Marketing vs. Sales

Sell the sleep but market the dream!
Balancing longview and short-term objectives for success.

Admittedly, VFC is a small agency with small clients. Most of our clients are owner-operated and don’t enjoy the luxury of a board of directors to inject oversight or, in most cases, even an internal marketing department or director.
That’s the value VFC provides—VFC is an outsourced marketing department where clients receive dynamic, strategic marketing plans executed by a team of experienced professionals for less than the cost of a single employee.

Usually, however, small businesses do possess a sales structure of some sort, after all, that’s how they started. These homegrown organizations developed their service, their product or their distribution model and achieved success with sweat-equity through sales. But they never injected strategic marketing into the mix.

In the life-cycle of the small business there comes a time when sales have reached a saturation point and a decisive, well-planned marketing plan can lift up and support that effort, advancing sales to the next level.

So what’s the difference?
First, let’s take both terms quite literally. Sales is selling—the act of completing a transaction between business and consumer. Marketing is letting the market (the potential pool of consumers) know that you’ve got something for sale—something worth buying and, if the marketing is effective, something they need.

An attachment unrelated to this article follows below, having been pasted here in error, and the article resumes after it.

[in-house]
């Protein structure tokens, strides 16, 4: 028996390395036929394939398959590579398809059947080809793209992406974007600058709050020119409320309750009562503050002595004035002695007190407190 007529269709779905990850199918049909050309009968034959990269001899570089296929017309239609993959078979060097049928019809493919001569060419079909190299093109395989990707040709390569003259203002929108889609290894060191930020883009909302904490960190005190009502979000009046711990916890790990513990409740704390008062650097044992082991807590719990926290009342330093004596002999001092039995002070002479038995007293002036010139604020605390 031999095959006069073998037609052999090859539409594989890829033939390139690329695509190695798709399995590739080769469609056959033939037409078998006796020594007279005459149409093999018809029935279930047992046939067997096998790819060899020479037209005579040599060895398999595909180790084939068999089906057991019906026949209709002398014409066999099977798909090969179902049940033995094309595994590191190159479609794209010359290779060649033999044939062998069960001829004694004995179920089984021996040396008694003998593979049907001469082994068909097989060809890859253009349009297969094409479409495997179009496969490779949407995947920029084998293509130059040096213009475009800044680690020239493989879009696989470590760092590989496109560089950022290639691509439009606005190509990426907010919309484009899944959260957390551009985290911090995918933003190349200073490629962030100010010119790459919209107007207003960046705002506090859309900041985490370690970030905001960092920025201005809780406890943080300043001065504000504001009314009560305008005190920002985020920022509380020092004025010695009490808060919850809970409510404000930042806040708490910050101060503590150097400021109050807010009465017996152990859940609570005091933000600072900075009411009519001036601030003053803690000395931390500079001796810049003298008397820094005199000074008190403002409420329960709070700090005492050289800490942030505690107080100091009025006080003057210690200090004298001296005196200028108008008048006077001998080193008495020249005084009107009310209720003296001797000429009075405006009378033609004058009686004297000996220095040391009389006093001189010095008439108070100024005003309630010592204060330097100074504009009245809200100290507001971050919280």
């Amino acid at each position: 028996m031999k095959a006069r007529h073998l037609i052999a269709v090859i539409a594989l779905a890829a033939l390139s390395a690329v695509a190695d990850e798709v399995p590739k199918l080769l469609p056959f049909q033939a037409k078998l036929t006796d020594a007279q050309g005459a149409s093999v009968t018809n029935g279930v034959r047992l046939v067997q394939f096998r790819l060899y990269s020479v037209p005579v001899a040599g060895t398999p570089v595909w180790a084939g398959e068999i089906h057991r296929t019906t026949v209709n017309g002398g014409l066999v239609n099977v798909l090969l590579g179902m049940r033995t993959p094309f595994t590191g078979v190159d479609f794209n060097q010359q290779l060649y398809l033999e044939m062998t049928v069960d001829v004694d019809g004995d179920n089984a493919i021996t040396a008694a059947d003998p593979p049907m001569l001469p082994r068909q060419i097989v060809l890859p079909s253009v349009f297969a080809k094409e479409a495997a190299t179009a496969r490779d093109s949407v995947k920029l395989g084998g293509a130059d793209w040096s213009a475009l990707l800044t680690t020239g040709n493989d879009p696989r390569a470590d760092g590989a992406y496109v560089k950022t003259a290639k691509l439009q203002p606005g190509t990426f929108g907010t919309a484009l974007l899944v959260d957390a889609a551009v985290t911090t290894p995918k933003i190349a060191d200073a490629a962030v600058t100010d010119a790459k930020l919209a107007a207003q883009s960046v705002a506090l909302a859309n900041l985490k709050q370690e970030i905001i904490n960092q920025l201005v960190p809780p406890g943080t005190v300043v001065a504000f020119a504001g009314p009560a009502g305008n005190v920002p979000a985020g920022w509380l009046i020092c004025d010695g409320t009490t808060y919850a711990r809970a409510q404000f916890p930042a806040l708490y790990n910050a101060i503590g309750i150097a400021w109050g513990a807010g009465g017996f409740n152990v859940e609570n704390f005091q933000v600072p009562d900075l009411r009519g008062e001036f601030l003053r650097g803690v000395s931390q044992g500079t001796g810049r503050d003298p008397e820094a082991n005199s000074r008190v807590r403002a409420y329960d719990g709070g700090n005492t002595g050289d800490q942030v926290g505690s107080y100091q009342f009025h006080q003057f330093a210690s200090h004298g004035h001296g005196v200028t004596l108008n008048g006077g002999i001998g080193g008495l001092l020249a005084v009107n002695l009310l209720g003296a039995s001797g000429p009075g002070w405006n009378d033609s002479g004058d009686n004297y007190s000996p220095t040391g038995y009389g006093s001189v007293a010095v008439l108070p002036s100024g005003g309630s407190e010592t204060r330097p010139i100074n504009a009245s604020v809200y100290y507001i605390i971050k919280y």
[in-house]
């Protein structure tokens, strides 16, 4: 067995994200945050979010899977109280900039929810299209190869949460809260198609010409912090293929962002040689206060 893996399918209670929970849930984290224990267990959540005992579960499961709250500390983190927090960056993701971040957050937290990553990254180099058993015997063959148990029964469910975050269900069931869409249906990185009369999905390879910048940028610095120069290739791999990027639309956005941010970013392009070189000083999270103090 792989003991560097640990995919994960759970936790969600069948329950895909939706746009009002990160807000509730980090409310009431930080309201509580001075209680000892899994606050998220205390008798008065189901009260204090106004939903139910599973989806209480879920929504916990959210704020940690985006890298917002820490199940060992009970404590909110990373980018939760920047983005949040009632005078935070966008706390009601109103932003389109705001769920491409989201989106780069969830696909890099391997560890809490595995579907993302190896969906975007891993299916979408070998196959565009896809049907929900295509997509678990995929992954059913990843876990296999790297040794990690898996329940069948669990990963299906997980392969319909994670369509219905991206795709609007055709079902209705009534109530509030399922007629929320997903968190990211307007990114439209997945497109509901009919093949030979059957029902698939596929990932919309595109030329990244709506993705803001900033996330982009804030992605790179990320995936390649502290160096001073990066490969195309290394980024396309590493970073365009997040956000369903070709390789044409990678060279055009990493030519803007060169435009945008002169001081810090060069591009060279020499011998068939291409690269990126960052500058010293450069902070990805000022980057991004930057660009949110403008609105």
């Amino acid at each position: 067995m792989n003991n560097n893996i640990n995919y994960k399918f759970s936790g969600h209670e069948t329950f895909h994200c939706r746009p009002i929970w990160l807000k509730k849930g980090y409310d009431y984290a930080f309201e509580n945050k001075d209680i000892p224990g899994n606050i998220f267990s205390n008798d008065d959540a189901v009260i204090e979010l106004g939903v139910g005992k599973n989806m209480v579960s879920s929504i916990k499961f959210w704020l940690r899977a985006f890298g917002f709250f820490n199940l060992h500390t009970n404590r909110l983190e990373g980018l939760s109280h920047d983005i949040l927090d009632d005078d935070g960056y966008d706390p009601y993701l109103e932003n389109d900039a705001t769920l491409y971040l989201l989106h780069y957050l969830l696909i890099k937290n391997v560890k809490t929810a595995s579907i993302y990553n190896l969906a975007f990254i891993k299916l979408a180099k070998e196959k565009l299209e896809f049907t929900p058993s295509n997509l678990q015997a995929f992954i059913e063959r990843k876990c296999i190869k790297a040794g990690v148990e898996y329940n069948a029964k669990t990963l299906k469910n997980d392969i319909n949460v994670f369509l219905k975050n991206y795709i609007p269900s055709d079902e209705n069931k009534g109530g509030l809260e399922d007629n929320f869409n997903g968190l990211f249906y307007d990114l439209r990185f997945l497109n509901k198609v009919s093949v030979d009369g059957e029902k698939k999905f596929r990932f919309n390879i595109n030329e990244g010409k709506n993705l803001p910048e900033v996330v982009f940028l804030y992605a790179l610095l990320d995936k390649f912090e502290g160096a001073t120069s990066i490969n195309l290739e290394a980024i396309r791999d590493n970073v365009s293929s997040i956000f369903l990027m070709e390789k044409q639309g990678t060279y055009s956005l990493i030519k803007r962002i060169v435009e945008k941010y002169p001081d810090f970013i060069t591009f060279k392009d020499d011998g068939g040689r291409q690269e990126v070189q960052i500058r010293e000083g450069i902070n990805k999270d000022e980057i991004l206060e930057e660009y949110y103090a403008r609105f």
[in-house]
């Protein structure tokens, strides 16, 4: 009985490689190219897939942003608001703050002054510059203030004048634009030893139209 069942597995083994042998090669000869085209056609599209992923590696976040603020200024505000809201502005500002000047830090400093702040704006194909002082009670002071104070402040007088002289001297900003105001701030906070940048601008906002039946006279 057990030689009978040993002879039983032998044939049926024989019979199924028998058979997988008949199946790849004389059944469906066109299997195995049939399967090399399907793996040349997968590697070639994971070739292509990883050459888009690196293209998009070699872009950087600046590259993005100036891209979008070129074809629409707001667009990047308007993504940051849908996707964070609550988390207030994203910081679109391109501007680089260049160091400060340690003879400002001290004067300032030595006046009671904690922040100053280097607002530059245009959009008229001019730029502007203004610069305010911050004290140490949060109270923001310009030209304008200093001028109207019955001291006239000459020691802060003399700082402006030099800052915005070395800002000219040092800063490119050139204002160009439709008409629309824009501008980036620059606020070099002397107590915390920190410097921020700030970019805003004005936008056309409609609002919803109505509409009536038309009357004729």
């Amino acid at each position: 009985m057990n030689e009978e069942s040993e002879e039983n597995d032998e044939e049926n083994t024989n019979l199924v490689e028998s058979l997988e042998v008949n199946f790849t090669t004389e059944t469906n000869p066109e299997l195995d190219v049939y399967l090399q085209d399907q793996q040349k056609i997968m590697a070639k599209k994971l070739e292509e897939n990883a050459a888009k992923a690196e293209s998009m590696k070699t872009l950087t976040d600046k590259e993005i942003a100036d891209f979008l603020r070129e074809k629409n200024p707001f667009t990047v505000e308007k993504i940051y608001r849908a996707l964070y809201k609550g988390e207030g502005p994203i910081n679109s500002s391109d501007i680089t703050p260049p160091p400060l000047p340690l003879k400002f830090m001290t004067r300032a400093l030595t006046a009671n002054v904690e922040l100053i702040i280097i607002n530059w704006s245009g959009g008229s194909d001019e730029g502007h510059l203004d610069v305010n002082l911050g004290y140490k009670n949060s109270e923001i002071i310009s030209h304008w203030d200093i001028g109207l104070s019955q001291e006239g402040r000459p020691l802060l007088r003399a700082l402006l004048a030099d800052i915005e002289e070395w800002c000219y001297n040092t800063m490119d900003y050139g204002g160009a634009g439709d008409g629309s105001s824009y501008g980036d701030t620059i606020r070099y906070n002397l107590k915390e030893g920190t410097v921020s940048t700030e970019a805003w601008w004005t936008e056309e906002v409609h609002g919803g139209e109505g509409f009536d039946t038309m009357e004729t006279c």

With those definitions the equation becomes fairly simple. Effective marketing drives sales and effective sales funds marketing. Both actions are integral to the bottom line.

Marketing and sales are both aimed at increasing revenue. They are so closely intertwined that people often don’t realize the difference between the two. Indeed, in small organizations, the same people typically perform both sales and marketing tasks.

Knowing your role…
We once had a manufacturing/distribution client hire a new director of sales. His first order of action was to pull a year’s worth of our invoices to review them in a team meeting. When we inquired what the point of this exercise was, he replied, nodding toward the owner of the company, “my job is to save him money.”

Wrong. The sales team’s job is to make the business money. All stakeholders should be operating within approved budgets, but if sales isn’t focused on continually increasing moving units at a profit the balanced equation will deteriorate.

He was soon replaced by a sales director adept at managing and motivating people.

Similarly, marketing is responsible for motivating people but, while the sales director is managing a team to reach specific goals and directly motivating leads to make purchases, the marketing director is managing a team that devises methods to introduce the offering to new targets.

This is, of course, an oversimplification. Sales often means selling to buyers instead of consumers and marketing can mean reinforcing the brand in existing markets—as much as it means developing new initiatives into new arenas—in which the sales team can realize success.